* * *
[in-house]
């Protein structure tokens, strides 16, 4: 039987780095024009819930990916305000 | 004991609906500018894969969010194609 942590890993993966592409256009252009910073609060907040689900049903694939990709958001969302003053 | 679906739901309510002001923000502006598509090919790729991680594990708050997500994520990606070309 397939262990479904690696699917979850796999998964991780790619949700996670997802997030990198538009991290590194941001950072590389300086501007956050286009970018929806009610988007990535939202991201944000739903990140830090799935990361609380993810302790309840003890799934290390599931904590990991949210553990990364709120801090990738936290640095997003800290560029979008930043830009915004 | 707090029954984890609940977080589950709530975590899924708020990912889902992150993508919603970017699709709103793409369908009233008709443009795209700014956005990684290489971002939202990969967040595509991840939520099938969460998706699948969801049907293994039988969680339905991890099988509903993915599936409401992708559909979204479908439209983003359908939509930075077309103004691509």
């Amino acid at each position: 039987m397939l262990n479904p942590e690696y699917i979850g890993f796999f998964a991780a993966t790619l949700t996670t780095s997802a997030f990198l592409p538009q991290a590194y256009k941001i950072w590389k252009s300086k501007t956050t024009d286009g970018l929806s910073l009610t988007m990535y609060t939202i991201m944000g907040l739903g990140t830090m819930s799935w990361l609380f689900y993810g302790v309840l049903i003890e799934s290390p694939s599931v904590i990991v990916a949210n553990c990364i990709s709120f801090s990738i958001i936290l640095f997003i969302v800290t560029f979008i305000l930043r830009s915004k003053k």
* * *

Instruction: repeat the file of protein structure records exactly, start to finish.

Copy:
[in-house]
């Protein structure tokens, strides 16, 4: 039987780095024009819930990916305000 | 004991609906500018894969969010194609 942590890993993966592409256009252009910073609060907040689900049903694939990709958001969302003053 | 679906739901309510002001923000502006598509090919790729991680594990708050997500994520990606070309 397939262990479904690696699917979850796999998964991780790619949700996670997802997030990198538009991290590194941001950072590389300086501007956050286009970018929806009610988007990535939202991201944000739903990140830090799935990361609380993810302790309840003890799934290390599931904590990991949210553990990364709120801090990738936290640095997003800290560029979008930043830009915004 | 707090029954984890609940977080589950709530975590899924708020990912889902992150993508919603970017699709709103793409369908009233008709443009795209700014956005990684290489971002939202990969967040595509991840939520099938969460998706699948969801049907293994039988969680339905991890099988509903993915599936409401992708559909979204479908439209983003359908939509930075077309103004691509």
């Amino acid at each position: 039987m397939l262990n479904p942590e690696y699917i979850g890993f796999f998964a991780a993966t790619l949700t996670t780095s997802a997030f990198l592409p538009q991290a590194y256009k941001i950072w590389k252009s300086k501007t956050t024009d286009g970018l929806s910073l009610t988007m990535y609060t939202i991201m944000g907040l739903g990140t830090m819930s799935w990361l609380f689900y993810g302790v309840l049903i003890e799934s290390p694939s599931v904590i990991v990916a949210n553990c990364i990709s709120f801090s990738i958001i936290l640095f997003i969302v800290t560029f979008i305000l930043r830009s915004k003053k």